16. 16. Information Extraction How do we get Structured Data? Pattern-Based Approaches Use simple textual patterns to extract information (Lyons 1977, Cruse 1986, Hearst 1992) e.g. “<Y> such as <X>” “cities such as Salem” isA(Salem,City) e.g. “<X> and other <Y>” “Lausanne and other cities” isA(Lausanne,City) 5 / 27 Information Extraction from Web-Scale N-Gram Data
  17. 17. Information Extraction How do we get Structured Data? Problem: Pattern Matches are Rare Hearst found only 46 facts in 20 million word New York Times article collection 6 / 27 Information Extraction from Web-Scale N-Gram Data
  18. 18. Information Extraction How do we get Structured Data? Problem: Pattern Matches are Rare Hearst found only 46 facts in 20 million word New York Times article collection One Possibility: Sophisticated NLP (1990s) MUC evaluation initiative CRF-style segmentation methods etc. 6 / 27 Information Extraction from Web-Scale N-Gram Data
  19. 19. Information Extraction How do we get Structured Data? Problem: Pattern Matches are Rare Hearst found only 46 facts in 20 million word New York Times article collection Alternative: Use Larger Corpora American National Corpus: 22 million words 6 / 27 Information Extraction from Web-Scale N-Gram Data
  20. 20. Information Extraction How do we get Structured Data? Problem: Pattern Matches are Rare Hearst found only 46 facts in 20 million word New York Times article collection Alternative: Use Larger Corpora American National Corpus: 22 million words British National Corpus: 100 million words 6 / 27 Information Extraction from Web-Scale N-Gram Data
  21. 21. Information Extraction How do we get Structured Data? Problem: Pattern Matches are Rare Hearst found only 46 facts in 20 million word New York Times article collection Alternative: Use Larger Corpora American National Corpus: 22 million words British National Corpus: 100 million words English Wikipedia: 1 000 million words 6 / 27 Information Extraction from Web-Scale N-Gram Data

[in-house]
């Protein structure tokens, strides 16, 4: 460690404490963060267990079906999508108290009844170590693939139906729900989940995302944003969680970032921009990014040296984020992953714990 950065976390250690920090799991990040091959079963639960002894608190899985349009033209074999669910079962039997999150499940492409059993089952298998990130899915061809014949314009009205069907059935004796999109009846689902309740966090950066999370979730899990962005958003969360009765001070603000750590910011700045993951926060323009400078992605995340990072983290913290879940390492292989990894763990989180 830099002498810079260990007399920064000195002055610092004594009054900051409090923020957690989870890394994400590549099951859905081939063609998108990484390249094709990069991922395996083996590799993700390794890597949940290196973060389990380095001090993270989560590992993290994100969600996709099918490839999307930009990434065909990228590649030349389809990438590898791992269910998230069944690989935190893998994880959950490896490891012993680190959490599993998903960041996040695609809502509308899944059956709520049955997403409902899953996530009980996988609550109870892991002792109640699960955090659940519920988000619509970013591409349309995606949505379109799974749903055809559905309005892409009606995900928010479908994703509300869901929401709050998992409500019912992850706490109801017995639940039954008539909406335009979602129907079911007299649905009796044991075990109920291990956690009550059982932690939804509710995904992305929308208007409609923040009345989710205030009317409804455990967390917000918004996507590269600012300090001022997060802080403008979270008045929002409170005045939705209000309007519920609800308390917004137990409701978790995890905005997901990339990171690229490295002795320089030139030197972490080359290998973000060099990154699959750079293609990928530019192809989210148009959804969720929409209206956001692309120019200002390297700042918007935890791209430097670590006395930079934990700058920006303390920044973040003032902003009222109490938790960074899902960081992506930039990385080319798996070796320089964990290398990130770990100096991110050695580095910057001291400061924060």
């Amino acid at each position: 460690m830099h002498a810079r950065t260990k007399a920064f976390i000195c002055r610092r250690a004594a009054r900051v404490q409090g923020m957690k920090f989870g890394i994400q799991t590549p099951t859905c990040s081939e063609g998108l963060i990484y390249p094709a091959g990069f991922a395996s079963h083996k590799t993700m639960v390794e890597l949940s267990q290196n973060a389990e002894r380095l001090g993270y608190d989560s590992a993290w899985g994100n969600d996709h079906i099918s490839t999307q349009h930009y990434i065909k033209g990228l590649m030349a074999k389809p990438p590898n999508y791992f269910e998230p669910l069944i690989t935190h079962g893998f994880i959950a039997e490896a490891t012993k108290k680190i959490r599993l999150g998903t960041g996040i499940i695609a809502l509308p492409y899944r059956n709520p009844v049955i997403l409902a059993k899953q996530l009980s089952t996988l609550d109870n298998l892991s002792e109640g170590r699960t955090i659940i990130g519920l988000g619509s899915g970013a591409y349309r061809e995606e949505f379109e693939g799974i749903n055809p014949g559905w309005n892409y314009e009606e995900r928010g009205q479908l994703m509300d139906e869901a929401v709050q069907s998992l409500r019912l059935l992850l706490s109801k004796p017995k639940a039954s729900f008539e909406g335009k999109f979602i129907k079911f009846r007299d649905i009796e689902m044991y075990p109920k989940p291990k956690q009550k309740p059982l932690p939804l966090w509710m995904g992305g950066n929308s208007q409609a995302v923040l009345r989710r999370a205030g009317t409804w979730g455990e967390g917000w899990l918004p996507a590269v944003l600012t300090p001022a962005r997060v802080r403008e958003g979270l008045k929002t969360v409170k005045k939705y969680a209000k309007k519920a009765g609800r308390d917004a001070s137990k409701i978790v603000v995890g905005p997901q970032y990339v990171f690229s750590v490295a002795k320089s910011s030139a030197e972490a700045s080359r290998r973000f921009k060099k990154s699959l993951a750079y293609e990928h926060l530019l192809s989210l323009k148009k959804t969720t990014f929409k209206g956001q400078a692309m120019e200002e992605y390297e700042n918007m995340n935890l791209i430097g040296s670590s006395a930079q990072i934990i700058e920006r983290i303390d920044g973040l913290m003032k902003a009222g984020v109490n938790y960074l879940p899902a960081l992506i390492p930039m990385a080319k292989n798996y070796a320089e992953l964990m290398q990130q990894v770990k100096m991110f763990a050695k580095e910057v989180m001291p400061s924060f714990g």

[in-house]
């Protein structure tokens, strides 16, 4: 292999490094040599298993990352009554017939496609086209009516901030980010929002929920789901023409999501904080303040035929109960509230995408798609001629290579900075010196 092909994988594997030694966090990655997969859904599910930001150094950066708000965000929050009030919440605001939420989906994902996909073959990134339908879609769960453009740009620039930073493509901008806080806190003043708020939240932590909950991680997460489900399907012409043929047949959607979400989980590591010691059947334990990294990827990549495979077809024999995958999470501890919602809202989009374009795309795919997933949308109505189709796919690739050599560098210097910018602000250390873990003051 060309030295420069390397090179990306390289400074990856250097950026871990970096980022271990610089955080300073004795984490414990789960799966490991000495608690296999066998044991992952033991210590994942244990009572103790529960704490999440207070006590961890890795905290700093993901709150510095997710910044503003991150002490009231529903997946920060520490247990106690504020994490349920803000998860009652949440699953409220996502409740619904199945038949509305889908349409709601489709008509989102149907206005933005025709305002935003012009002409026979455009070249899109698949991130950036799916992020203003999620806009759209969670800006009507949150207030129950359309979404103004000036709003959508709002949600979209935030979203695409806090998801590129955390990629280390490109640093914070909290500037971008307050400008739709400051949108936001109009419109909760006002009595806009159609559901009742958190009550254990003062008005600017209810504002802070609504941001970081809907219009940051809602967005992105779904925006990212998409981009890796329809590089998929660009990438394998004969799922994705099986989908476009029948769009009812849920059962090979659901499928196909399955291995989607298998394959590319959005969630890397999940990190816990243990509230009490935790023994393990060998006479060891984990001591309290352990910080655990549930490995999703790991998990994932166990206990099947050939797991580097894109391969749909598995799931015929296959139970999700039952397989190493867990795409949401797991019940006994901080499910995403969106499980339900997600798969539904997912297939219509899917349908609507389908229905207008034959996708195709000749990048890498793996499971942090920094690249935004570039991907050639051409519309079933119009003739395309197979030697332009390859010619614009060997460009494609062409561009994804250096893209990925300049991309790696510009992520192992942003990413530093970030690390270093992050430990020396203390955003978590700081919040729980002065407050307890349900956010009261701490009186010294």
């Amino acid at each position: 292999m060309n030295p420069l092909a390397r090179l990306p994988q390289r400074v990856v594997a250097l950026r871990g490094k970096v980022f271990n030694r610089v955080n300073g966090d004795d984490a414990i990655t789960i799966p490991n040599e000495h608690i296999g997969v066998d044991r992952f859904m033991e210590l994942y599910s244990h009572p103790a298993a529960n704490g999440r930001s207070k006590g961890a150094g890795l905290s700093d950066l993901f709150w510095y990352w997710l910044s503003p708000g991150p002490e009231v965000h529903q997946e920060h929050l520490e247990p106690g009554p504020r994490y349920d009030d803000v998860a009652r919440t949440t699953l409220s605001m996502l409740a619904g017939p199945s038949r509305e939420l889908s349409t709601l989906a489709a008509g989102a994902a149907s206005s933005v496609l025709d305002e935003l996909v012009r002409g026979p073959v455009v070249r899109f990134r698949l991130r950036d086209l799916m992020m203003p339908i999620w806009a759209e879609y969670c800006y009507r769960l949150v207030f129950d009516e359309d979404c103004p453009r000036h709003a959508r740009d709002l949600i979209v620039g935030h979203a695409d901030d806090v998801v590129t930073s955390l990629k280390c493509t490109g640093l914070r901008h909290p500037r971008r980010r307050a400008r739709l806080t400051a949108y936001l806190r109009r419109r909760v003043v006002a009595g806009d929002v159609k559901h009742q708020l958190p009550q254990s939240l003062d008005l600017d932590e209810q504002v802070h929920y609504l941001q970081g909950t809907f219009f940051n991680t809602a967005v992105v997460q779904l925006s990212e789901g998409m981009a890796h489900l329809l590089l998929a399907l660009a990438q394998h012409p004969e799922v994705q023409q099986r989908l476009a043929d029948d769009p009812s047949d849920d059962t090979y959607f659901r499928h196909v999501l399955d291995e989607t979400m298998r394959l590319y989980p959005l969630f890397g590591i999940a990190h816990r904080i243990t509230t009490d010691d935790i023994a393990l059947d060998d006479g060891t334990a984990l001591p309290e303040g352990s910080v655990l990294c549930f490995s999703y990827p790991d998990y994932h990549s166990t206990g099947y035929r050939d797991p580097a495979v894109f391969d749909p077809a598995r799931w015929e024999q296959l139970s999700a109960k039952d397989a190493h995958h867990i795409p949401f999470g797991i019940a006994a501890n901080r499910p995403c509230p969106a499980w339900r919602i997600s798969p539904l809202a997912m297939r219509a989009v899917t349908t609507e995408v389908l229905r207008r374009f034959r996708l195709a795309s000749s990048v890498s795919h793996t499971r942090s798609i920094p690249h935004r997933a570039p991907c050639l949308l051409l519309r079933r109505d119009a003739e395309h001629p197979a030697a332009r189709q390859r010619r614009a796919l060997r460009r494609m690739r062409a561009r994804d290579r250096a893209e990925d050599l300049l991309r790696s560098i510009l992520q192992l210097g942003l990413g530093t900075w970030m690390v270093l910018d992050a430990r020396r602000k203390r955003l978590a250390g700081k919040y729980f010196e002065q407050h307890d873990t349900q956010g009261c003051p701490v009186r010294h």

22. 22. Information Extraction How do we get Structured Data? Problem: Pattern Matches are Rare Hearst found only 46 facts in 20 million word New York Times article collection Alternative: Use Larger Corpora American National Corpus: 22 million words British National Corpus: 100 million words English Wikipedia: 1 000 million words Agichtein (2005), Pantel (2004): scalable IE, but still only a small fraction of the entire Web 6 / 27 Information Extraction from Web-Scale N-Gram Data
  23. 23. Information Extraction Web Search Engines 7 / 27 Information Extraction from Web-Scale N-Gram Data
  24. 24. Information Extraction Web Search Engines Problems Need to know what you’re looking for. Can only retrieve top-k results Very slow: days instead of minutes – Cafarella (2005) 7 / 27 Information Extraction from Web-Scale N-Gram Data
  25. 25. Information Extraction Web Search Engines Problems Need to know what you’re looking for. Can only retrieve top-k results Very slow: days instead of minutes – Cafarella (2005) Instead Use n-gram statistics derived from very large parts of the Web! 7 / 27 Information Extraction from Web-Scale N-Gram Data